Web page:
Whether you’re visiting Phoenix for a few days in June, July, or August or planning to spend the entire summer in the Valley, you’ll be subjected to the legendary heat. July, for example, has an average temperature of roughly 106 degrees, but June is statistically our hottest month. Below are a few tips on how to survive the Arizona heat!
Hydrate, hydrate, hydrate
It’s a good idea to hydrate ahead of time. However, if you’re spending the day outside in the Phoenix sun, you’ll need a lot more than 8 cups of water. Summer humidity in Phoenix varies between a pleasant 10% and a throat-drying 2%, in addition to temperatures far beyond 100 degrees. That is not hyperbole; a full glass of water will leave your mouth thirsty in less than a minute. Worse, because sweat evaporates practically immediately after leaving your body, you may not know how much water you’re losing.
During the summer, pools and other bodies of water will be your best friends. During the hotter months in the Valley, many Arizonans take advantage of the lovely lakes, tubing places, and swimming pools. Saguaro Lake, Tortilla Flats, and Lake Pleasant are just a few of the lakes that surround Arizona. If you don’t want to go to the lake, pools will be your best buddy this summer. If you don’t have the privilege of owning or having a pool in your community or home, there are several public pools and water parks to enjoy across the valley.
All houses for rent in Phoenix must have an air conditioning unit installed – a landlord is required to provide reasonable air conditioning and cooling. When the air conditioning in a tenant’s rented house malfunctions, Arizona law provides remedies that the tenant may pursue. This heat isn’t just unpleasant. It can be extremely hazardous. Landlords are required by Arizona law to furnish a rental unit that is fully functional and safe to occupy. This law covers what are referred to as “vital services.”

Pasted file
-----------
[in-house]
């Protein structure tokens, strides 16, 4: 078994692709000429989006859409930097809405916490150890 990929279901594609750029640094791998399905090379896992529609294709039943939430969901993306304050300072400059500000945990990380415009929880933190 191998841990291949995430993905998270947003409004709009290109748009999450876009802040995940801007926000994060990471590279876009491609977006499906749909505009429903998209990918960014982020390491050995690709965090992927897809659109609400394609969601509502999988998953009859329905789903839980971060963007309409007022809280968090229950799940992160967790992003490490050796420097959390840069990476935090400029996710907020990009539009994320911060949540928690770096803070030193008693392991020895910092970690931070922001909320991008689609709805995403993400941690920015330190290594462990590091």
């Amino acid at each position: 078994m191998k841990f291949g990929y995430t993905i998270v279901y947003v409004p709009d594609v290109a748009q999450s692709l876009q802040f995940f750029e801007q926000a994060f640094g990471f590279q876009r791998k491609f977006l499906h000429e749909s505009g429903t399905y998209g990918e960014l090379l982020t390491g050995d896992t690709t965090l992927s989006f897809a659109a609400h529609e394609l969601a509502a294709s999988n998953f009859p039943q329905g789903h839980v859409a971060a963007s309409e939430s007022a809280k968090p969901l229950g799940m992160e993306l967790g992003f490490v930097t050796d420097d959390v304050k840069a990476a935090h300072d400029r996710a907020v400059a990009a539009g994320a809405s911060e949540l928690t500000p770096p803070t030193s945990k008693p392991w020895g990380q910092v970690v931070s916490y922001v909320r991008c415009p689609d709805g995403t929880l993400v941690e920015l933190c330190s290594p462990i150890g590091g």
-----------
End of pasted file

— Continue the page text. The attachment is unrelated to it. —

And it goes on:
In the summer, Show Low, Sedona, Flagstaff, and other northern cities are ideal places to come to escape the heat. Take a tour of the villages, go on a day excursion to the Grand Canyon, or simply go for a trek in the colder weather. Many folks may travel to such northern cities to escape the heat for a day, appreciate nature, and see other attractions in the area.
Early Mornings/Late Evenings
Do your errands as soon as the sun rises or as soon as the sun sets. Fortunately, the sun sets early in the summer, so you won’t be racing about at 10 p.m. doing your shopping. You don’t want to be rushing around town in the middle of the day in the summer! Not only are the later hours of the day ideal for errands, but they are also ideal for socializing with friends at your favorite bars and restaurants. Going out on the town during the day in the summer sounds awful, but it’s not that bad as the sun sets.